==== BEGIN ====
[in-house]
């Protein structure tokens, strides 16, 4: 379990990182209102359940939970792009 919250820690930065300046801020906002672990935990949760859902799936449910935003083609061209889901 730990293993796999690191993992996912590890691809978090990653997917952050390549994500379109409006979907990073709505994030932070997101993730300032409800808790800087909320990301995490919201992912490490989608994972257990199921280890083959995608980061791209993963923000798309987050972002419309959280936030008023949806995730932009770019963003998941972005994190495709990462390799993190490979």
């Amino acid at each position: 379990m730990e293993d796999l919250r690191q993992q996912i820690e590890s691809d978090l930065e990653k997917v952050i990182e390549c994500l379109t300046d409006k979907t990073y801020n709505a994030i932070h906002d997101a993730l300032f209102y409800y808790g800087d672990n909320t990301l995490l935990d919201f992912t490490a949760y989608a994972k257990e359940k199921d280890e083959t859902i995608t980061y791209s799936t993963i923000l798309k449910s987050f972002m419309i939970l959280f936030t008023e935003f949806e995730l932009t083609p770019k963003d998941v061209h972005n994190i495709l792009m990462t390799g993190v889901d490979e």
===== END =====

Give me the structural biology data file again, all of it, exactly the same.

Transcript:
[in-house]
């Protein structure tokens, strides 16, 4: 379990990182209102359940939970792009 919250820690930065300046801020906002672990935990949760859902799936449910935003083609061209889901 730990293993796999690191993992996912590890691809978090990653997917952050390549994500379109409006979907990073709505994030932070997101993730300032409800808790800087909320990301995490919201992912490490989608994972257990199921280890083959995608980061791209993963923000798309987050972002419309959280936030008023949806995730932009770019963003998941972005994190495709990462390799993190490979």
């Amino acid at each position: 379990m730990e293993d796999l919250r690191q993992q996912i820690e590890s691809d978090l930065e990653k997917v952050i990182e390549c994500l379109t300046d409006k979907t990073y801020n709505a994030i932070h906002d997101a993730l300032f209102y409800y808790g800087d672990n909320t990301l995490l935990d919201f992912t490490a949760y989608a994972k257990e359940k199921d280890e083959t859902i995608t980061y791209s799936t993963i923000l798309k449910s987050f972002m419309i939970l959280f936030t008023e935003f949806e995730l932009t083609p770019k963003d998941v061209h972005n994190i495709l792009m990462t390799g993190v889901d490979e």